Website development and design blog, tutorials and inspiration

Using Code Analysis to Analyse Your Code Quality

Improve team code quality with Code Analysis

By , Written on in C#

Using Code Analysis to Analyse Your Code Quality

352 words, estimated reading time 2 minutes.

Code analysis provides information about managed assemblies, such as violations of the programming and design rules set forth in the Microsoft .NET Framework Design Guidelines. Warning messages identify any relevant programming and design issues and, when it is possible, supply information about how to resolve issues.

You can use the code analysis tools in Visual Studio to discover potential issues in your code, such as non-secure data access, usage violations, and design problems. The Code Analysis window is available all editions of Visual Studio 2013.

Code Analysis is a static analysis tool which searches for common patterns which may indicate that something is wrong in the source code. For example, if an instance of a class which implements IDisposable is not disposed of properly, Code analysis will emit a warning:

  1. private void DoSomething()
  2. {
  3. var connection = new SqlConnection(...);
  4. this.ChangeSomeData(connection);
  5. }

This is the correct implementation of the previous piece of code:

  1. private void DoSomething()
  2. {
  3. using (var connection = new SqlConnection(...))
  4. {
  5. this.ChangeSomeData(connection);
  6. }
  7. }

Code Analysis is intended to find patterns which are cumbersome or simply boring to find manually. For instance, in the previous example, it may be quite boring for a developer to check if any class he uses implements IDisposable or to remember all .NET Framework classes which implement it.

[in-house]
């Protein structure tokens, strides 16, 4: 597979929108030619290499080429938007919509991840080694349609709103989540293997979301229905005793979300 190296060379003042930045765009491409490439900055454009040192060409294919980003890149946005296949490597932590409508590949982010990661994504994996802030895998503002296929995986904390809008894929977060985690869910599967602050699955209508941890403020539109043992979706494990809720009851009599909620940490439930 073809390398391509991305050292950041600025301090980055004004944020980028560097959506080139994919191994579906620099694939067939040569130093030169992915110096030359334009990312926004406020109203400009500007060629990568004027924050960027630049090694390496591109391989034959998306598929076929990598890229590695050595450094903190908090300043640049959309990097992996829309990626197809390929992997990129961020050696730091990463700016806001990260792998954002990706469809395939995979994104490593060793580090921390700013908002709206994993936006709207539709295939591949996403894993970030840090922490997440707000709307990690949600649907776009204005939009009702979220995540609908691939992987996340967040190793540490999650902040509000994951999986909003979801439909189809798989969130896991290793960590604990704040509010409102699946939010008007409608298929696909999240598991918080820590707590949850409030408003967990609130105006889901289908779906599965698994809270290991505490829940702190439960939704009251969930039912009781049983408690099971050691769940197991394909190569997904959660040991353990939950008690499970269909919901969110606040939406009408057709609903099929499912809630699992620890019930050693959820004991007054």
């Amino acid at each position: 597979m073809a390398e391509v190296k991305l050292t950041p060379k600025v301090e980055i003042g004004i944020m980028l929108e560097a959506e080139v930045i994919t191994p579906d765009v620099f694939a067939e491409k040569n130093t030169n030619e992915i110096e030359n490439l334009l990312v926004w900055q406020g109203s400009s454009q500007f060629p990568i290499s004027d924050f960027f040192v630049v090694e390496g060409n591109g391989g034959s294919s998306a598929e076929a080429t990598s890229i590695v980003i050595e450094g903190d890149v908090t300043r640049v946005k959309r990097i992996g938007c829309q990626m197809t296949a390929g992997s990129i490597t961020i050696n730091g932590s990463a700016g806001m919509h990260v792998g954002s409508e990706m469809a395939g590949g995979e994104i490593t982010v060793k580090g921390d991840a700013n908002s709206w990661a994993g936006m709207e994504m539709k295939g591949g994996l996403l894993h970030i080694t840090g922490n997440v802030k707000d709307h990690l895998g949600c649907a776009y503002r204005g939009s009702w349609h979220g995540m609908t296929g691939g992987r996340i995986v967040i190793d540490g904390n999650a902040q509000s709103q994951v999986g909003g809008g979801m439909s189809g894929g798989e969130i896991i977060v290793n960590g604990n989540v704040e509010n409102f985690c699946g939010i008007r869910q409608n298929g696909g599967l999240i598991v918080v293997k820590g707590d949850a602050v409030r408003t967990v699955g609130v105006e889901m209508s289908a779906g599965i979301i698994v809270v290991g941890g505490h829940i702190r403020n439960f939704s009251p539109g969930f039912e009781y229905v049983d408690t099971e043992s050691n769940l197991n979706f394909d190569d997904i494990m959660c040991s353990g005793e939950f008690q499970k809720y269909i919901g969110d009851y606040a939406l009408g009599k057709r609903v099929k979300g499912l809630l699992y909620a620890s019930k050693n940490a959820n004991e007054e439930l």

Although it is subject to false positives, it is usually beneficial to target zero warnings for business-critical code without using suppressions. Within Visual Studio, Code Analysis can be configured to run at compile-time; if project settings also specify that warnings should be treated as errors, violations of Code analysis rules won't stay unnoticed.

Since static analysis can take some time for medium or large projects, it is often a good idea to move it from developer's machines to the TFS build server. While running Code analysis during pre-commit is not a good idea (unlike StyleCop), it can still run on build and fail it if warnings are found.

For non-business-critical code, Code analysis may be run manually from Visual Studio or command line. The checks and warnings can be fine-grained in project properties to suit your needs. For instance, globalization warnings can be turned off if your project is not intended to be localized.

As with StyleCop, it is essential to decide whether the project will target zero warnings from Code analysis from the beginning of the project. Introducing it in an existing project may be too painful.

Last updated on: Sunday 20th August 2017

Comments

There are no comments for this post. Be the first!

Leave a Reply

Your email address will not be published.